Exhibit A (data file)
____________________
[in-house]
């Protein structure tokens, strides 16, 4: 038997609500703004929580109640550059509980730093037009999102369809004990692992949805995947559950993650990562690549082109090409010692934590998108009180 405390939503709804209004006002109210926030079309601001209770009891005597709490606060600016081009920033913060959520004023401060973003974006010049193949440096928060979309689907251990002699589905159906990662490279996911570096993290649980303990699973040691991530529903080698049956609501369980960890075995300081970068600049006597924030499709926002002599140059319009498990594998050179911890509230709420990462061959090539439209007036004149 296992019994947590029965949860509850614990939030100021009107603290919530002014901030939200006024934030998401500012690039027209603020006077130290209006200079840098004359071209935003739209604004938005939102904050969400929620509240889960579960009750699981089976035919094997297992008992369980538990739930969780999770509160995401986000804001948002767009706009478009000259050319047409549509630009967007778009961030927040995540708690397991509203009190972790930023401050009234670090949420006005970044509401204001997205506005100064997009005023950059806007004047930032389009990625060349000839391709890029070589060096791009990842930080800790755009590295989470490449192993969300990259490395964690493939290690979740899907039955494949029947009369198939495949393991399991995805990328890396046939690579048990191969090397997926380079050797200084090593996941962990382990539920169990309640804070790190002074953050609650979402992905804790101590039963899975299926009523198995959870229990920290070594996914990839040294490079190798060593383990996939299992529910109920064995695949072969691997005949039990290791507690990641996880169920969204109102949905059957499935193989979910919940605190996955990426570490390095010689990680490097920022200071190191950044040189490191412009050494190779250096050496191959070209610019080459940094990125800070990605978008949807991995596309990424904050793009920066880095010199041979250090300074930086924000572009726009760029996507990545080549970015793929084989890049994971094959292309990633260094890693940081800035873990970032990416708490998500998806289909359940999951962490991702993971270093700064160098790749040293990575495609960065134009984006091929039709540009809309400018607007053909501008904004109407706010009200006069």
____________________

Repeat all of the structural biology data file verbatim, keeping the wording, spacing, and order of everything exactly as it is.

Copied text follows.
[in-house]
């Protein structure tokens, strides 16, 4: 038997609500703004929580109640550059509980730093037009999102369809004990692992949805995947559950993650990562690549082109090409010692934590998108009180 405390939503709804209004006002109210926030079309601001209770009891005597709490606060600016081009920033913060959520004023401060973003974006010049193949440096928060979309689907251990002699589905159906990662490279996911570096993290649980303990699973040691991530529903080698049956609501369980960890075995300081970068600049006597924030499709926002002599140059319009498990594998050179911890509230709420990462061959090539439209007036004149 296992019994947590029965949860509850614990939030100021009107603290919530002014901030939200006024934030998401500012690039027209603020006077130290209006200079840098004359071209935003739209604004938005939102904050969400929620509240889960579960009750699981089976035919094997297992008992369980538990739930969780999770509160995401986000804001948002767009706009478009000259050319047409549509630009967007778009961030927040995540708690397991509203009190972790930023401050009234670090949420006005970044509401204001997205506005100064997009005023950059806007004047930032389009990625060349000839391709890029070589060096791009990842930080800790755009590295989470490449192993969300990259490395964690493939290690979740899907039955494949029947009369198939495949393991399991995805990328890396046939690579048990191969090397997926380079050797200084090593996941962990382990539920169990309640804070790190002074953050609650979402992905804790101590039963899975299926009523198995959870229990920290070594996914990839040294490079190798060593383990996939299992529910109920064995695949072969691997005949039990290791507690990641996880169920969204109102949905059957499935193989979910919940605190996955990426570490390095010689990680490097920022200071190191950044040189490191412009050494190779250096050496191959070209610019080459940094990125800070990605978008949807991995596309990424904050793009920066880095010199041979250090300074930086924000572009726009760029996507990545080549970015793929084989890049994971094959292309990633260094890693940081800035873990970032990416708490998500998806289909359940999951962490991702993971270093700064160098790749040293990575495609960065134009984006091929039709540009809309400018607007053909501008904004109407706010009200006069």